Katherine Sciver-Brunt revealed to Sky Sports Cricket Podcast that she felt a sense of “relief” when she announced her retirement from international cricket.
Sciver-Brunt’s retirement comes after 267 appearances and 335 wickets in all formats, his complete retirement from international cricket after withdrawing from the Test format last year.
She made her England debut in 2004, winning three World Cups and four Ashes series and topping the win lists for England women in both T20 and ODI cricket.
Despite her incredible 19-year career, Sciver-Brunt admitted she was “happy” to finally have made the “right” decision.
“It’s crazy. When I made the decision I was relieved, relieved that I made the decision and that I was going to stick with it,” Sciver-Brunt told the Sky Sports Cricket Podcast.
“The only things that come up sometimes are the ‘what ifs’, but they’re not important.
“The important thing is that I’m happy and ultimately, overall, it’s the right decision.
“I’ll only get better and better about this as time goes on.
“Obviously it’s going to be difficult to see the girls take on the Australians in a couple of months.”
The growth of women’s cricket: Temptation to continue?
With women’s cricket on the rise and the money at stake increasing, Sciver-Brunt might have been tempted to extend her international and domestic career.
In fact, Sciver-Brunt’s wife, Natalie Sciver-Brunt, went for a staggering £320,000 at WPL’s inaugural auction.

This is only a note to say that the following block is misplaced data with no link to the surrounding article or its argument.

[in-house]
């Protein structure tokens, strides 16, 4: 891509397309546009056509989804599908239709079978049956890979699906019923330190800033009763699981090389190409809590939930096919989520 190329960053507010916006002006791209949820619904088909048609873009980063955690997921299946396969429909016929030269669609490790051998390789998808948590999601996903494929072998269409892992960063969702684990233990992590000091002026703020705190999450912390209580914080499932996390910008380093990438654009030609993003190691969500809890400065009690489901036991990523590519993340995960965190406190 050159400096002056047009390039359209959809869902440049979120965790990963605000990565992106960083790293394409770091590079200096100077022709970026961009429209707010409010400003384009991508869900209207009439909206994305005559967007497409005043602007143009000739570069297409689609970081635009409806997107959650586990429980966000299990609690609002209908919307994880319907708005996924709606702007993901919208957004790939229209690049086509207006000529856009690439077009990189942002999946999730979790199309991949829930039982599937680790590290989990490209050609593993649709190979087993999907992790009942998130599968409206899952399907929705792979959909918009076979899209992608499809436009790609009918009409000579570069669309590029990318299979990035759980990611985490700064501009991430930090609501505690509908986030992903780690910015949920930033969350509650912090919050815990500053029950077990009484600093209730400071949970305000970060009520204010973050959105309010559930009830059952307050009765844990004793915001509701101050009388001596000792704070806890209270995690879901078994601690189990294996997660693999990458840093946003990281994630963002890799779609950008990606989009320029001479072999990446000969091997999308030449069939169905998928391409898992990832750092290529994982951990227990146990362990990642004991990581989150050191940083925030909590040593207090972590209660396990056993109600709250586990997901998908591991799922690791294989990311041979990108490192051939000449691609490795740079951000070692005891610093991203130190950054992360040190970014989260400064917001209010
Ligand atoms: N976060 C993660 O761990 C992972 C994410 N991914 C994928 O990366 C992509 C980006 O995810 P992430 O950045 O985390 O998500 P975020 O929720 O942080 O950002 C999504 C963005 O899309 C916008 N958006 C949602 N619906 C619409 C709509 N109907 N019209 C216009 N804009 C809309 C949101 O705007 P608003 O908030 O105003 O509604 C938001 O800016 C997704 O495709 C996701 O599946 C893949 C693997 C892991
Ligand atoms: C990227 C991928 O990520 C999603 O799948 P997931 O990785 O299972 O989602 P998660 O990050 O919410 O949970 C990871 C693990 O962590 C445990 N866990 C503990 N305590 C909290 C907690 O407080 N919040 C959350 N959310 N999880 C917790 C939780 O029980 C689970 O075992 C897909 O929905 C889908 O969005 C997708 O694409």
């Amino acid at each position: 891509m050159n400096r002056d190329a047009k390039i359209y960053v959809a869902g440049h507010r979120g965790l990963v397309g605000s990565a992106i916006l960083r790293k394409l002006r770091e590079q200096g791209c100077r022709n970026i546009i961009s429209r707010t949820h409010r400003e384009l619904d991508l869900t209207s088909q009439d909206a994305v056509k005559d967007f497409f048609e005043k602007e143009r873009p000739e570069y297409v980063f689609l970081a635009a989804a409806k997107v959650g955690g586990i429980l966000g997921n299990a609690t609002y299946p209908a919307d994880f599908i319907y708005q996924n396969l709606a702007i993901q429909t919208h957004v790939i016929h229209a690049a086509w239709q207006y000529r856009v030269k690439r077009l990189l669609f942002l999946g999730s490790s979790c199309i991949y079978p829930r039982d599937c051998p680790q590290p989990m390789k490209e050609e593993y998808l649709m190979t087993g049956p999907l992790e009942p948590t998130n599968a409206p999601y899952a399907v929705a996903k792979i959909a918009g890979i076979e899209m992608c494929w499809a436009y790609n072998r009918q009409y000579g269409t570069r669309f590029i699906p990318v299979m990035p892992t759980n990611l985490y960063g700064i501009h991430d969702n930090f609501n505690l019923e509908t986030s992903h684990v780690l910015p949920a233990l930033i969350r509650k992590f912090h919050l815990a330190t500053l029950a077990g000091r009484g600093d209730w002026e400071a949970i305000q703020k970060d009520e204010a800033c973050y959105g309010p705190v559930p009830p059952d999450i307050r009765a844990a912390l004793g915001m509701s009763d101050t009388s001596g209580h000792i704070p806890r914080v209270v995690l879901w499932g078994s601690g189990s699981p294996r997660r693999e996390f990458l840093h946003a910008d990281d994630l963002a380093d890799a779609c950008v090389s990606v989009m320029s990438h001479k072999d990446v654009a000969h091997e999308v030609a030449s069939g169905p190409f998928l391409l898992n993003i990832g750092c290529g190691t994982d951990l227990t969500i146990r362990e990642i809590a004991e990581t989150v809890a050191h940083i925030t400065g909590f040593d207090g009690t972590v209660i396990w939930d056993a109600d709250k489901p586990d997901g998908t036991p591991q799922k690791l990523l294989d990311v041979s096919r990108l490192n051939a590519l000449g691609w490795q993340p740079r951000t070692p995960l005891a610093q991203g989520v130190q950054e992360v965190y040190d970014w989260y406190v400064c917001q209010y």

However, for the England stalwart, what matters are the memories made in the early part of her career, when she played “purely for love”.
“The memories I made in the first 10 years of my career are priceless and it is impossible for you to have experienced what we did with privilege and money,” he added.
“Those things come with playing for absolute love and going to the weirdest, funniest places on earth and just getting stuck, not knowing what you’re doing, thinking it’s hell at the time, but looking back, it’s one one of the best moments you’ve ever made.
“I don’t feel envy or anything like that because the way I felt in the last part of my career, especially in the last five years, is your heart beats faster, you’re more anxious, you feel stressed.
“There’s a lot more eyes on you and more ways to go wrong and a lot more pressure on you to perform because now you’re getting paid.
“For 19 years, what I’ve done outside of the game has created what I have now and not many people are lucky enough to do that.”
Although Sciver-Brunt will continue to play The Hundred with Trent Rockets, live on sky sports, many have begun to wonder what’s next for the England bowler.
That’s a question that even Sciver-Brunt herself has yet to answer.
“I don’t like to sit still. I just want to work and do things. I’ll try to do anything,” she said.
“Maybe a little bit of what you guys are doing, maybe some feedback, some consultation with the road coach or an assistant coach with a franchise team.
“I’ll do my best because I could try all of that and say ‘I don’t like it, I’d rather be a laborer on a construction site.
“I just want to take the time to wake up every morning and say ‘what do I feel like doing? Oh, I’ll do that.'”